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Voices for Creative Nonviolence has deep, long-standing roots in active nonviolent resistance to U.S. war-making. Begun in the summer of 2005, Voices draws upon the experiences of those who challenged the brutal economic sanctions imposed by the U.S. and U.N. against the Iraqi people between 1990 and 2003. More about Voices

recent additions at a glance

Hancock Drone Resister Jack Gilroy Sentencing October 1 in DeWitt, NYDrone protestor facing one year in prison
The Real Reason We Are Bombing SyriaColumn by Dennis Kucinich
Afghan Youth Travel to IndiaInternational Youth Camp on Nonviolence
Saddam and ChurchillComparing the careers of Saddam and Churchill, written 9 years ago
Lessons Learned in the Bucca Camp Kathy Kelly remembers visiting a U.S.-run POW camp in Iraq in 2004
There Is No Future in War: Youth Rise Up, a Manifesto the youth of America are taking a stand against war

Hancock Drone Resister Jack Gilroy Sentencing October 1 in DeWitt, NY

Gilroy’s trial was based on participation in a solemn funeral procession and die-in to illustrate the death and destruction of innocent people by drone missiles and bombs fired out of MQ9 Reaper drones piloted from Hancock Air Force Base. near Syracuse, NY. Hancock is one of many drone bases around the United States doing assassinations of Muslim suspects in foreign nations.

The Real Reason We Are Bombing Syria

by Dennis Kucinich
reposted from the Huffington Post

The administration’s response to the conjunction of this weekend’s People’s Climate March and the International Day of Peace?

1) Bomb Syria the following day, to wrest control of the oil from ISIS which gained its foothold directly in the region through the U.S., Saudi Arabia, Qatar, Turkey and Jordan funding and arming ISIS’ predecessors in Syria.

2) Send the president to UN General Assembly, where he will inevitably give a rousing speech about climate and peace, while the destruction of the environment and the shattering of world peace is on full display 5,000 miles away.

Afghan Youth Travel to India

Six of the Afghan Peace Volunteers went to Delhi for an International Youth Camp on Nonviolence. They also visited and stayed at the Gandhian ashram called Ekta Parishad. Read the photo-journal here.

World Peace Gong: New DelhiWorld Peace Gong: New Delhi

Saddam and Churchill

Use of weapons of mass destruction is a crime to be condemned without restraint, no matter who is the perpetrator or who is the victim and I do not write to defend Saddam. It is a society imbued with racism, however, that celebrates Winston Churchill as a great man in history while it vilifies, condemns and, presumably, executes Saddam Hussein.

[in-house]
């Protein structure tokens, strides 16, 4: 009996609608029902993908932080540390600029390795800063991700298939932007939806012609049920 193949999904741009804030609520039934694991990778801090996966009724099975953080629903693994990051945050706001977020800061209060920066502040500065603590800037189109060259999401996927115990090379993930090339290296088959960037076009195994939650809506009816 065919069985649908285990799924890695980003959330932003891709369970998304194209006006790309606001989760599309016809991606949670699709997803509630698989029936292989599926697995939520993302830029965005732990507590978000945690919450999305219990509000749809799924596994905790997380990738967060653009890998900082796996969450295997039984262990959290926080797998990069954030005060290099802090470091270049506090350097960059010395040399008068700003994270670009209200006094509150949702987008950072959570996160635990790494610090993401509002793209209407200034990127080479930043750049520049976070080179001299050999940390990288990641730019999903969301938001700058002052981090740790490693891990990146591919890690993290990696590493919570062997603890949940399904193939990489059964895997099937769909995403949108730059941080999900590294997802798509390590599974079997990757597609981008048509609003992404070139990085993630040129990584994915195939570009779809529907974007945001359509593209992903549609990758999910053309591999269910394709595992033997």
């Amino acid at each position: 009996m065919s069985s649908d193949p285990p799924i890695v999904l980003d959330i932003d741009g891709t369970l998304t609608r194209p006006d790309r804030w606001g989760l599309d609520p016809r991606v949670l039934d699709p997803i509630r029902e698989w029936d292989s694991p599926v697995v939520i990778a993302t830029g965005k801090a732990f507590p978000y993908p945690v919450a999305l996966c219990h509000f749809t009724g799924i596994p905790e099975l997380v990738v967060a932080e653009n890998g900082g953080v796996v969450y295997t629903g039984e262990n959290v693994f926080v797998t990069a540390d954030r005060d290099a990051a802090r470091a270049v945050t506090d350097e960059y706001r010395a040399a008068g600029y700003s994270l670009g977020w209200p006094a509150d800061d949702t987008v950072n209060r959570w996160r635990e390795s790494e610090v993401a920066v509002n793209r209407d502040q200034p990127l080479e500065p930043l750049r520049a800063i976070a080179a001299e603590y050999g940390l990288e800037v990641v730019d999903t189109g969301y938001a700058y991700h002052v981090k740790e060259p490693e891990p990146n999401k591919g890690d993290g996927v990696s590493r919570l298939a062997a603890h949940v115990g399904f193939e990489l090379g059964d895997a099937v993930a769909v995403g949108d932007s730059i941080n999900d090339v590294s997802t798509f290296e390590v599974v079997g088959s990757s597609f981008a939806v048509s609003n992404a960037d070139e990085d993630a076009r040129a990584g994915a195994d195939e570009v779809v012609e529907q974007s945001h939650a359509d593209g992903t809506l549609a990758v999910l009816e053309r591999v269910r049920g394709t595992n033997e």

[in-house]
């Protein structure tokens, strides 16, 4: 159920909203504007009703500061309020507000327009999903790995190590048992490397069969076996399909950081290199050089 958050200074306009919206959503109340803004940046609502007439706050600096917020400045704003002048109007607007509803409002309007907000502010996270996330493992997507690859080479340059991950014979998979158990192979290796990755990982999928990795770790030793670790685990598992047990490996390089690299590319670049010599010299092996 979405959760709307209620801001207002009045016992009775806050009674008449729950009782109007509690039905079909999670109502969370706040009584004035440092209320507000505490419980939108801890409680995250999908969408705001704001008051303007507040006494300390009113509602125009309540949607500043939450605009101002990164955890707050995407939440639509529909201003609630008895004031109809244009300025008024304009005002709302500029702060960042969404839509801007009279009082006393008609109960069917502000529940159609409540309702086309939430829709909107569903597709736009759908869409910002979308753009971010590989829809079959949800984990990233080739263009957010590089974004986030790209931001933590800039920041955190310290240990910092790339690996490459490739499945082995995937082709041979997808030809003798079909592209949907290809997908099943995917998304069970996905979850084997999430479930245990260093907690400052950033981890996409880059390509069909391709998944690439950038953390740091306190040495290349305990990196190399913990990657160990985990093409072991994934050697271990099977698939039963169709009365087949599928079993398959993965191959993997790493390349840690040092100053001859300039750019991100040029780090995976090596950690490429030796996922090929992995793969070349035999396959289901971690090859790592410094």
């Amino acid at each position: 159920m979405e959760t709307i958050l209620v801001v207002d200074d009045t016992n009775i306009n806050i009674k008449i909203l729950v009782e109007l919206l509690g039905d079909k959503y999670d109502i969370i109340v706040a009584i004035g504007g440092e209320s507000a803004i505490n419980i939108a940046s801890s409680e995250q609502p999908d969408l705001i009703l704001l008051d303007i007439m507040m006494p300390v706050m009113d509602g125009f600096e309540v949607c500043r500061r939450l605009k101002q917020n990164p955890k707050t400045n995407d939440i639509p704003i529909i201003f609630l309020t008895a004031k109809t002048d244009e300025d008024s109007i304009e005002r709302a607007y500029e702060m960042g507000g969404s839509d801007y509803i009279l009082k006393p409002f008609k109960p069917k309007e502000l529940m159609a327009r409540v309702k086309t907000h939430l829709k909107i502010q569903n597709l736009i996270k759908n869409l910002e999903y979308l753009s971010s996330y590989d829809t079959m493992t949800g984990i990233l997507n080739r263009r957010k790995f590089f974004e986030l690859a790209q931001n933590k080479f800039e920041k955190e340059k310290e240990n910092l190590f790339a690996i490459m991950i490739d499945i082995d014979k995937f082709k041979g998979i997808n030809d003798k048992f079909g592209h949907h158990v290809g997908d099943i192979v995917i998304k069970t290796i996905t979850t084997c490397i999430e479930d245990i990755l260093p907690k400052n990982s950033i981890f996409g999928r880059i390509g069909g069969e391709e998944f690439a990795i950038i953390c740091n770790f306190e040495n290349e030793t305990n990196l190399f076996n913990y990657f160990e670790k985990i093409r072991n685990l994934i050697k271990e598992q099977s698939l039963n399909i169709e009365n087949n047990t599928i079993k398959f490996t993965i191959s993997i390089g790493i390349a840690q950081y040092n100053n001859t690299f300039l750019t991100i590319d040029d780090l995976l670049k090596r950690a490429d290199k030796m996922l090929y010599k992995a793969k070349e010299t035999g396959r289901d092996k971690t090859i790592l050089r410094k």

Lessons Learned in the Bucca Camp

In January of 2004 I visited “Bucca Camp,” a U.S.-run POW camp named for a firefighter lost in the 2001 collapse of New York’s World Trade Center. Located near the isolated port city of Umm Qasr, in southern Iraq, the network of tent prisons had been constructed by U.S. Coalition authorities. Friends of five young men thought to be imprisoned there had begged our three-person Voices delegation to try and visit the camp and find out what had happened to their loved ones.

There Is No Future in War: Youth Rise Up, a Manifesto

Once again, US politicians and pundits are beating the drums of war, trying to get our nation involved in yet another conflict. A few years ago it was Iran, with “all options on the table.” Last year it was a red line that threatened to drag us into the conflict in Syria. This time it’s Iraq.

We, the youth of America, have grown up in war, war war. War has become the new norm for our generation. But these conflicts–declared by older people but fought and paid for by young people–are robbing us of our future and we’re tired of it.

There is no future in war.

On Worthier Victims

The shooting of a general at a training facility is seen as more vile than breaking down the door and shooting into a family home. Beheading one’s victims becomes more disgusting than burning them alive with a hellfire missile or with white phosphorous. And for some reason, I haven’t heard Dick Cheney on the radio saying that ISIS waterboarding is not torture.

If we could somehow put aside the double-standards, what would the picture in Iraq look like?

Two facts would not be in doubt: ISIS is a murderous threat to the people in its immediate vicinity and U.S. military force has often been a murderous threat to people in its immediate vicinity and beyond.

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